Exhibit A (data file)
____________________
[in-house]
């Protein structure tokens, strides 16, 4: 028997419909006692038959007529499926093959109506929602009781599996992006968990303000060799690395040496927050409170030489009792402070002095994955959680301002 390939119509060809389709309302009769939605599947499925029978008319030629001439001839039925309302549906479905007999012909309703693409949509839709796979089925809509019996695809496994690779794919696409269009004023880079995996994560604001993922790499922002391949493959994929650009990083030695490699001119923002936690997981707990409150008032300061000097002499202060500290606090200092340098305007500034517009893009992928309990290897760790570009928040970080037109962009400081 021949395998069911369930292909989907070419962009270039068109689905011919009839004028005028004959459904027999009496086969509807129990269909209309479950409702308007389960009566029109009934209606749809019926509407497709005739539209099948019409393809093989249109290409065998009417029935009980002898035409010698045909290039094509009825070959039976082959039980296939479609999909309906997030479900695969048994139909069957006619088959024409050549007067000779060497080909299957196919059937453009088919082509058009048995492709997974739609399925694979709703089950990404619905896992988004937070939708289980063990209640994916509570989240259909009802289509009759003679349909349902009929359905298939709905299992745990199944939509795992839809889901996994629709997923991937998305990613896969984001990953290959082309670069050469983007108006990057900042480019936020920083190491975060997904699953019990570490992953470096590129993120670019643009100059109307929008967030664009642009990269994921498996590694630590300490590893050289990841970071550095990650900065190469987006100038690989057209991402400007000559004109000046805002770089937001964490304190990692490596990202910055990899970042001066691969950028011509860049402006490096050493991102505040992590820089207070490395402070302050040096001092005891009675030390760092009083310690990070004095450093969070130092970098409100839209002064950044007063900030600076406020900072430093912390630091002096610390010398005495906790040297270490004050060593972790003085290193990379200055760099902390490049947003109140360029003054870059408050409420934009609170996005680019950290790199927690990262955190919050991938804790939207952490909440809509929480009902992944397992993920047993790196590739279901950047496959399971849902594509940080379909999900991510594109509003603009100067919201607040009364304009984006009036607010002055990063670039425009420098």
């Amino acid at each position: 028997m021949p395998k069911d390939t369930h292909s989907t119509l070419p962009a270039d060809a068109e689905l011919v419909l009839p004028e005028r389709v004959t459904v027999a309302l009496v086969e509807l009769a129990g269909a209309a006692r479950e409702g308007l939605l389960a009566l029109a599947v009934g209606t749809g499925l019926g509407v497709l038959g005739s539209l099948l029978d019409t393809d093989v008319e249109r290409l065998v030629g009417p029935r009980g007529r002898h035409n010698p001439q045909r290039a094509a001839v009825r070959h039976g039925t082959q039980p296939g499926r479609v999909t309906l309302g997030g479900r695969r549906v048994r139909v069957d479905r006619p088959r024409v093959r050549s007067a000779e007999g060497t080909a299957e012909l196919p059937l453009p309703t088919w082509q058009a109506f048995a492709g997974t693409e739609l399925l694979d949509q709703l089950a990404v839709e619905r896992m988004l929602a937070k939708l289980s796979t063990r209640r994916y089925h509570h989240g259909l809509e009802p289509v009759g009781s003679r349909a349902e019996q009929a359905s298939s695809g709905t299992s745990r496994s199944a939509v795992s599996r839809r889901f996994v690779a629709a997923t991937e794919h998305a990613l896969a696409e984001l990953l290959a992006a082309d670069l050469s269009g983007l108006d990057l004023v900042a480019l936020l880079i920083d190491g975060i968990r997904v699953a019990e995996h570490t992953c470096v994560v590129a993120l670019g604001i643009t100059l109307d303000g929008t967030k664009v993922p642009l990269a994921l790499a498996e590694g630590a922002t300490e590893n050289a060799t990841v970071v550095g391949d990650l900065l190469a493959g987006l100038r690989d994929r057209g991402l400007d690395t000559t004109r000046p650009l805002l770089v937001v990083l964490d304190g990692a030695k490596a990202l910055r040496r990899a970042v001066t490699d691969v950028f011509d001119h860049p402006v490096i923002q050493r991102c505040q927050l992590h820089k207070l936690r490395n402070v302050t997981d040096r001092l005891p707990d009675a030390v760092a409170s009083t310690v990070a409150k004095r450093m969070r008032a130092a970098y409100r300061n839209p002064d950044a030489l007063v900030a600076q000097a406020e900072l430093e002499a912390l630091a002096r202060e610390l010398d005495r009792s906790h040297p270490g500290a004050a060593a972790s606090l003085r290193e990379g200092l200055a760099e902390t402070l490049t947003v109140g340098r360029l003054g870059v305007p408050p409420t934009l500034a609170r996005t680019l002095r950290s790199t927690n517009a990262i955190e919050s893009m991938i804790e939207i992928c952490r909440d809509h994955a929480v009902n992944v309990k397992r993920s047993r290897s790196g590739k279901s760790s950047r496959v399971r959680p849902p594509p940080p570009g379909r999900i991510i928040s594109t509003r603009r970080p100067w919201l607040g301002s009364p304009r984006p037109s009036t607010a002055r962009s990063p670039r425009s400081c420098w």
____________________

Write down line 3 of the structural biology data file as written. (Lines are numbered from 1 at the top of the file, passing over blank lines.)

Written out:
């Amino acid at each position: 028997m021949p395998k069911d390939t369930h292909s989907t119509l070419p962009a270039d060809a068109e689905l011919v419909l009839p004028e005028r389709v004959t459904v027999a309302l009496v086969e509807l009769a129990g269909a209309a006692r479950e409702g308007l939605l389960a009566l029109a599947v009934g209606t749809g499925l019926g509407v497709l038959g005739s539209l099948l029978d019409t393809d093989v008319e249109r290409l065998v030629g009417p029935r009980g007529r002898h035409n010698p001439q045909r290039a094509a001839v009825r070959h039976g039925t082959q039980p296939g499926r479609v999909t309906l309302g997030g479900r695969r549906v048994r139909v069957d479905r006619p088959r024409v093959r050549s007067a000779e007999g060497t080909a299957e012909l196919p059937l453009p309703t088919w082509q058009a109506f048995a492709g997974t693409e739609l399925l694979d949509q709703l089950a990404v839709e619905r896992m988004l929602a937070k939708l289980s796979t063990r209640r994916y089925h509570h989240g259909l809509e009802p289509v009759g009781s003679r349909a349902e019996q009929a359905s298939s695809g709905t299992s745990r496994s199944a939509v795992s599996r839809r889901f996994v690779a629709a997923t991937e794919h998305a990613l896969a696409e984001l990953l290959a992006a082309d670069l050469s269009g983007l108006d990057l004023v900042a480019l936020l880079i920083d190491g975060i968990r997904v699953a019990e995996h570490t992953c470096v994560v590129a993120l670019g604001i643009t100059l109307d303000g929008t967030k664009v993922p642009l990269a994921l790499a498996e590694g630590a922002t300490e590893n050289a060799t990841v970071v550095g391949d990650l900065l190469a493959g987006l100038r690989d994929r057209g991402l400007d690395t000559t004109r000046p650009l805002l770089v937001v990083l964490d304190g990692a030695k490596a990202l910055r040496r990899a970042v001066t490699d691969v950028f011509d001119h860049p402006v490096i923002q050493r991102c505040q927050l992590h820089k207070l936690r490395n402070v302050t997981d040096r001092l005891p707990d009675a030390v760092a409170s009083t310690v990070a409150k004095r450093m969070r008032a130092a970098y409100r300061n839209p002064d950044a030489l007063v900030a600076q000097a406020e900072l430093e002499a912390l630091a002096r202060e610390l010398d005495r009792s906790h040297p270490g500290a004050a060593a972790s606090l003085r290193e990379g200092l200055a760099e902390t402070l490049t947003v109140g340098r360029l003054g870059v305007p408050p409420t934009l500034a609170r996005t680019l002095r950290s790199t927690n517009a990262i955190e919050s893009m991938i804790e939207i992928c952490r909440d809509h994955a929480v009902n992944v309990k397992r993920s047993r290897s790196g590739k279901s760790s950047r496959v399971r959680p849902p594509p940080p570009g379909r999900i991510i928040s594109t509003r603009r970080p100067w919201l607040g301002s009364p304009r984006p037109s009036t607010a002055r962009s990063p670039r425009s400081c420098w």